[O]ne has to have endured a few decades before wanting, let alone needing, to embark on the project of recovering lost life. And I think it may be possible to review 'the chronicles of wasted time.' William Morris wrote in that men fight for things and then lose the battle, only to win it again in a shape and form that they had not expected, and then be compelled again to defend it under another name. We are all of us very good at self-persuasion and I strive to be alert to its traps, but a version of what Hegel called 'the cunning of history' is a parallel commentary that I fight to keep alive in my mind.
If you were designing the sort of information-processing system a brain is, it would be extremely impractical to store memories permanently in their original form. You need mechanisms for transforming and recording them; for chunking information into categories . Is your memory a phonograph record on which the information is stored in localized grooves to be replayed on demand? Is so, it's a very bizarre record, for the songs are different every time they're played. Human memory is more like the village storyteller; it doesn't passively store facts but weaves them into a good (coherent, plausible) story, which is recreated with each telling.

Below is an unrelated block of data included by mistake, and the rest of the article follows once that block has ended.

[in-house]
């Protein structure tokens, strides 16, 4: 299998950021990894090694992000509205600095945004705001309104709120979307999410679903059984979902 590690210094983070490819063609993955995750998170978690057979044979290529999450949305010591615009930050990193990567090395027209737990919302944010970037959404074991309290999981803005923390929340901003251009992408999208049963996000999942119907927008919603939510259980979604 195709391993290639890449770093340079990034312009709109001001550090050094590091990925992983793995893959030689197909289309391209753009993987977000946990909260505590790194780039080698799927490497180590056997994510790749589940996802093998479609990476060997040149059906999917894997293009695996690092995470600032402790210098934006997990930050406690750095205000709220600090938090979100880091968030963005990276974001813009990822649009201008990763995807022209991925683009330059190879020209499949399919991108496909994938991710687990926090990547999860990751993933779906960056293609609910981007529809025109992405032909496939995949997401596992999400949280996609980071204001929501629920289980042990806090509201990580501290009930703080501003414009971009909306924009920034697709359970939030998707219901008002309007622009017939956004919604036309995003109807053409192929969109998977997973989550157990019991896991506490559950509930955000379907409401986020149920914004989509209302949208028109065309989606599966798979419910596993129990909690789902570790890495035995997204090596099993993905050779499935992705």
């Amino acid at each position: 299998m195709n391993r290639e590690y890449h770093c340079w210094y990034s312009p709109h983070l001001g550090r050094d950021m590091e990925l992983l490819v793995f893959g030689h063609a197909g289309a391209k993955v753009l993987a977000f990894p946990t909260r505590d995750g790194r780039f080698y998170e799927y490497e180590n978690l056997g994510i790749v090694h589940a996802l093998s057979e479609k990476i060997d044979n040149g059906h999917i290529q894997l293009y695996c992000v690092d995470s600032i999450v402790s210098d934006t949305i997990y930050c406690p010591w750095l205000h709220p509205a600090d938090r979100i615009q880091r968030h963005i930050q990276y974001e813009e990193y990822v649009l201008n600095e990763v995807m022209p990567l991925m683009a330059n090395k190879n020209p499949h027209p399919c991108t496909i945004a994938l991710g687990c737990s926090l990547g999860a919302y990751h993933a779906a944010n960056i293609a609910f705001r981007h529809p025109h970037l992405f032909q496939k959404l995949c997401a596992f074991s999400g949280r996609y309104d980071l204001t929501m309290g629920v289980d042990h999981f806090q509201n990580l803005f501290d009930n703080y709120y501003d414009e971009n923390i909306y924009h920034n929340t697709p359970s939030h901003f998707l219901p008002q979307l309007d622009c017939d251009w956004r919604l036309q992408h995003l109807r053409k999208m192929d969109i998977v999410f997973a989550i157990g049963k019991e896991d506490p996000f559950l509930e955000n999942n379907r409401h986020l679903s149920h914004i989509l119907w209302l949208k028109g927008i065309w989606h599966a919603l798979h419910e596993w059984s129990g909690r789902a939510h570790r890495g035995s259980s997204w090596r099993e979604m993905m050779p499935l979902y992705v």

Before I put a sketch on paper, the whole idea is worked out mentally. In my mind I change the construction, make improvements, and even operate the device. Without ever having drawn a sketch I can give the measurements of all parts to workmen, and when completed all these parts will fit, just as certainly as though I had made the actual drawings. It is immaterial to me whether I run my machine in my mind or test it in my shop. The inventions I have conceived in this way have always worked. In thirty years there has not been a single exception. My first electric motor, the vacuum wireless light, my turbine engine and many other devices have all been developed in exactly this way.
My method is different. I do not rush into actual work. When I get a new idea, I start at once building it up in my imagination, and make improvements and operate the device in my mind. When I have gone so far as to embody everything in my invention, every possible improvement I can think of, and when I see no fault anywhere, I put into concrete form the final product of my brain.